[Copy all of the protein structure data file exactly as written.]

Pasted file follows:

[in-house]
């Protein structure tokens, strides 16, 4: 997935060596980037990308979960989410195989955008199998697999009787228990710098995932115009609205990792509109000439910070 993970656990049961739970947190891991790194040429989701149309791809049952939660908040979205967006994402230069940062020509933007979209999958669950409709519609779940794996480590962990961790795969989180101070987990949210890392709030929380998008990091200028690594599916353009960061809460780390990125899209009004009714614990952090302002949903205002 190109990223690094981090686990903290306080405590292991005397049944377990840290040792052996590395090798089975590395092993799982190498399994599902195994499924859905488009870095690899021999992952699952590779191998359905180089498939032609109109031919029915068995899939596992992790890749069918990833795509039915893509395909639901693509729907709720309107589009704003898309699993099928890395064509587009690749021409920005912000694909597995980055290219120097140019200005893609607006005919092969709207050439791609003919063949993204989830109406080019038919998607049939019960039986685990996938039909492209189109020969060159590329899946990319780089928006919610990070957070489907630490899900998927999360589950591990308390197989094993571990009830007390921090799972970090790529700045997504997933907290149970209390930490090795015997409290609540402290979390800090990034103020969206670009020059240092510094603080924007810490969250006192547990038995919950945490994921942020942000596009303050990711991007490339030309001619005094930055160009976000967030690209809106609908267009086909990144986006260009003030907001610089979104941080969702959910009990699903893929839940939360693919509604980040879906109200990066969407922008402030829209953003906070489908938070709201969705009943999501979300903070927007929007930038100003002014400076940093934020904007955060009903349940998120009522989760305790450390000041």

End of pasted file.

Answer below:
[in-house]
């Protein structure tokens, strides 16, 4: 997935060596980037990308979960989410195989955008199998697999009787228990710098995932115009609205990792509109000439910070 993970656990049961739970947190891991790194040429989701149309791809049952939660908040979205967006994402230069940062020509933007979209999958669950409709519609779940794996480590962990961790795969989180101070987990949210890392709030929380998008990091200028690594599916353009960061809460780390990125899209009004009714614990952090302002949903205002 190109990223690094981090686990903290306080405590292991005397049944377990840290040792052996590395090798089975590395092993799982190498399994599902195994499924859905488009870095690899021999992952699952590779191998359905180089498939032609109109031919029915068995899939596992992790890749069918990833795509039915893509395909639901693509729907709720309107589009704003898309699993099928890395064509587009690749021409920005912000694909597995980055290219120097140019200005893609607006005919092969709207050439791609003919063949993204989830109406080019038919998607049939019960039986685990996938039909492209189109020969060159590329899946990319780089928006919610990070957070489907630490899900998927999360589950591990308390197989094993571990009830007390921090799972970090790529700045997504997933907290149970209390930490090795015997409290609540402290979390800090990034103020969206670009020059240092510094603080924007810490969250006192547990038995919950945490994921942020942000596009303050990711991007490339030309001619005094930055160009976000967030690209809106609908267009086909990144986006260009003030907001610089979104941080969702959910009990699903893929839940939360693919509604980040879906109200990066969407922008402030829209953003906070489908938070709201969705009943999501979300903070927007929007930038100003002014400076940093934020904007955060009903349940998120009522989760305790450390000041």